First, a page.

Is there an unsecured wireless network near you?
Google routing blunder sent Japan's Internet dark on Friday
Monday, 28 August 2017 08:35

Last Friday, someone in Google fat-thumbed a border gateway protocol (BGP) advertisement and sent Japanese Internet traffic into a black hole.

The trouble began when The Chocolate Factory “leaked” a big route table to Verizon, the result of which was traffic from Japanese giants like NTT and KDDI was sent to Google on the expectation it would be treated as transit.

Since Google doesn't provide transit services, as BGP Mon explains, that traffic either filled a link beyond its capacity, or hit an access control list, and disappeared.

The outage in Japan only lasted a couple of hours, but was

DC court says Dish skirted rules in US airwave auction
Wednesday, 30 August 2017 10:08

A US Court of Appeals has upheld US broadband watchdog the FCC's decision to bar companies connected to satellite provider Dish Network from claiming discounts on their bids in a 2014 wireless spectrum auction.

The DC Circuit's ruling Tuesday said the commission was right to withhold $3.3bn in small business credits claimed by SNR Wireless LicenseCo and Northstar Wireless on the grounds they were both fronts for the satellite TV giant.

The two LLCs were among the companies bidding in the FCC's AWS-3 auction , a sell-off that saw companies commit $45bn for airwave space for use with wireless networks.

EE!? The sound customers make when the interwebz don't work
Tuesday, 29 August 2017 19:30

'EE!' (ESB Professional/Shutterstock)

EE broadband customers have been unable to get online this morning, due to what seems to be a major nationwide outage.

According to monitoring site Down Detector, the problem began this morning with customers reporting access issues in Wales, Exeter, Manchester and Birmingham.

One EE customer tweeted that the biz had confirmed that UK land broadband is down and engineers are investigating the problem, which they hope to resolve by around 11am today.

Punters took to Twitter to complain:

One user suggested it was a DNS problem:

In response to one customer, EE said: "We're still investigating

nbn™ adds premises to FTTC, HFC, slims down FTTN build
Friday, 01 September 2017 10:46

There's nothing wrong with fibre-to-the-node (FTTN), nothing at all – but nbn™, the company building Australia's National Broadband Network (NBN), has decided to move more than a million premises onto other technologies.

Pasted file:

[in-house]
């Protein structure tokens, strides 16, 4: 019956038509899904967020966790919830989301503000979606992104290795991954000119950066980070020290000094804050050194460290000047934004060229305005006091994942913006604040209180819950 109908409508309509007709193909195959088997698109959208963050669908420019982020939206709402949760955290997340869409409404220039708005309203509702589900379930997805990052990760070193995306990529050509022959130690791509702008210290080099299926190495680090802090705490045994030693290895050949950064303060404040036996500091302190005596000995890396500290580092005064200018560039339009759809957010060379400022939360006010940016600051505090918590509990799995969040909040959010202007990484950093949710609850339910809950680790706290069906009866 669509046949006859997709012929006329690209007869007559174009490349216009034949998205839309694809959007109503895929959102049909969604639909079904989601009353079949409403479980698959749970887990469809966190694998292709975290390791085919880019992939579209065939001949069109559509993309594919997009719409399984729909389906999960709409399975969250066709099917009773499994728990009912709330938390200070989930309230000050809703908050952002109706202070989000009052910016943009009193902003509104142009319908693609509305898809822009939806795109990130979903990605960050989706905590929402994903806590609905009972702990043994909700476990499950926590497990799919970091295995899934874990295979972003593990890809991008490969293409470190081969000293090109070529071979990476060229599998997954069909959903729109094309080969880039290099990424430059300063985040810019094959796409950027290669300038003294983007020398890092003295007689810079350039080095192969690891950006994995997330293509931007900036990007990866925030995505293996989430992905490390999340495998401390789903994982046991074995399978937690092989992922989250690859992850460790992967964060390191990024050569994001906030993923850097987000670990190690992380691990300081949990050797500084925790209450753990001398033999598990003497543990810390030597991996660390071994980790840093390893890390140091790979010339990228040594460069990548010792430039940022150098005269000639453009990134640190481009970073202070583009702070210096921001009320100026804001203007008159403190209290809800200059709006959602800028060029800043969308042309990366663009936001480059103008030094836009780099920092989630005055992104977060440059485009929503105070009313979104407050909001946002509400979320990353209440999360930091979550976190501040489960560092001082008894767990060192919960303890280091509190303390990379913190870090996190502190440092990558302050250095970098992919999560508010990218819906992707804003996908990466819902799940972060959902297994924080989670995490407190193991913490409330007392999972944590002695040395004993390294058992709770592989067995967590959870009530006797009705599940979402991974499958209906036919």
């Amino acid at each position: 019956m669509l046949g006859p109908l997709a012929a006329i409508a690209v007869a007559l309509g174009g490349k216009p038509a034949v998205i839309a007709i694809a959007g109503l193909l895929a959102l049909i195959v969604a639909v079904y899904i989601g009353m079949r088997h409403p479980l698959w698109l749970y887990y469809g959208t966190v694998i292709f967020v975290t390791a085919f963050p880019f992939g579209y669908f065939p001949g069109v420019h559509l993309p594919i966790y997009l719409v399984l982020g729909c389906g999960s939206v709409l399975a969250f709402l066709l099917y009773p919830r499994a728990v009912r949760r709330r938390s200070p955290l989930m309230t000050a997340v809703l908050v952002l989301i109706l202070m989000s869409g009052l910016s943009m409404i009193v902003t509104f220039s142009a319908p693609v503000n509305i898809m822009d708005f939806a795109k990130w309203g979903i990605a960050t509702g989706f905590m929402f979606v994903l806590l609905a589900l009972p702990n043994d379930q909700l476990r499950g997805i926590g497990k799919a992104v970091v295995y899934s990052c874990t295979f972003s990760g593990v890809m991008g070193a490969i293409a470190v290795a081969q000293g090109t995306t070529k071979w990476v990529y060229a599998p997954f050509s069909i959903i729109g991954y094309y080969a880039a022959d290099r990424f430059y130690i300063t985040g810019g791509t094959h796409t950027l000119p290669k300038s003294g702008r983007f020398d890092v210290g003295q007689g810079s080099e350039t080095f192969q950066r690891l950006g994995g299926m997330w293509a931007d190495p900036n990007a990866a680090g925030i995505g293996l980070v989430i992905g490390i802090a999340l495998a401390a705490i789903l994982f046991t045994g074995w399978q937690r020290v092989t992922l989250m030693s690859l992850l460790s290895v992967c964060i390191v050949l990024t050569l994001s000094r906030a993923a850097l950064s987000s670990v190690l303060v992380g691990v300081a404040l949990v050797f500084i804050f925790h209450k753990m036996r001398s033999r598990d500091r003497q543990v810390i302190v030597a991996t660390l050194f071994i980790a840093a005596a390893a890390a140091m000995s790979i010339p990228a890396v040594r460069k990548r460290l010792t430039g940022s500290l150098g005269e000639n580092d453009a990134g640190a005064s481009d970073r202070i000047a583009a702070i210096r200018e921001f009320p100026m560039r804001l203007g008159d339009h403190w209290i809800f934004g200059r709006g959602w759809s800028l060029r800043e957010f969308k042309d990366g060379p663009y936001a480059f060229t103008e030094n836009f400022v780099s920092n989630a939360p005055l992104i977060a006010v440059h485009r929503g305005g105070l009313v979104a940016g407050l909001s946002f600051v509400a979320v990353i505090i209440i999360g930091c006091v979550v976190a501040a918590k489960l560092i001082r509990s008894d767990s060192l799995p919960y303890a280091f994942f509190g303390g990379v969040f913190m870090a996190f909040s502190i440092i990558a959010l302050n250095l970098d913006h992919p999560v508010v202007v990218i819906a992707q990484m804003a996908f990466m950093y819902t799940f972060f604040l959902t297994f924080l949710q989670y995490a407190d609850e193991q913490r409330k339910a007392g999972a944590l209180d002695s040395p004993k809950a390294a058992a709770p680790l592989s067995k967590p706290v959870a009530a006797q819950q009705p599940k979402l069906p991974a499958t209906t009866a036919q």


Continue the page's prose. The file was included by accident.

News of the change came in a new corporate plan released yesterday, which detailed how lucky householders who don't get stuck with FTTN will instead get hybrid fibre-coax (HFC) or fibre-to-the-curb (FTTC). When the network is completed in 2020, nbn™ says, just under 40 per cent of premises will be offered FTTN connections. FTTC (more than a million premises, around 8.6 per cent of the total) and HFC

Three formally submits legal challenge against Ofcom's spectrum rules
Tuesday, 05 September 2017 23:04

Mobile operator Three has formally filed its legal challenge to cap the forthcoming spectrum auction at 37 per cent, prompting fears that extra 4G airwave capacity and the rollout of 5G could be delayed.

Given the amount of noise Three has made in recent months about its intention to fight Ofcom in court, the filing comes as little surprise. It follows Ofcom's decision not to cap the total ownership of spectrum at 30 per cent, which Three had campaigned hard to secure.

Three's basis for the challenge was prompted by concerns that the 37 per cent cap on spectrum is not

Networking vendors are good for free lunches, hopeless for networks
Tuesday, 05 September 2017 15:03

Fire your network administrators, hire developers instead, and stop expecting networking equipment vendors to provide anything more valuable than free lunches.

That's the advice from games-maker Electronic Arts director of technical engagement Peyton Koran, who delivered a talk titled “The Impacts of Cloud Computing and Open Source on the Networking Industry” at the Future:Net conference that ran alongside last week's VMworld 2017.

Peyton's argument suggests that software development is now many organisations' core competency, but that networking vendors require competency running their proprietary products. That in turn creates a need for procurement competency and licensing competency, even though they're not

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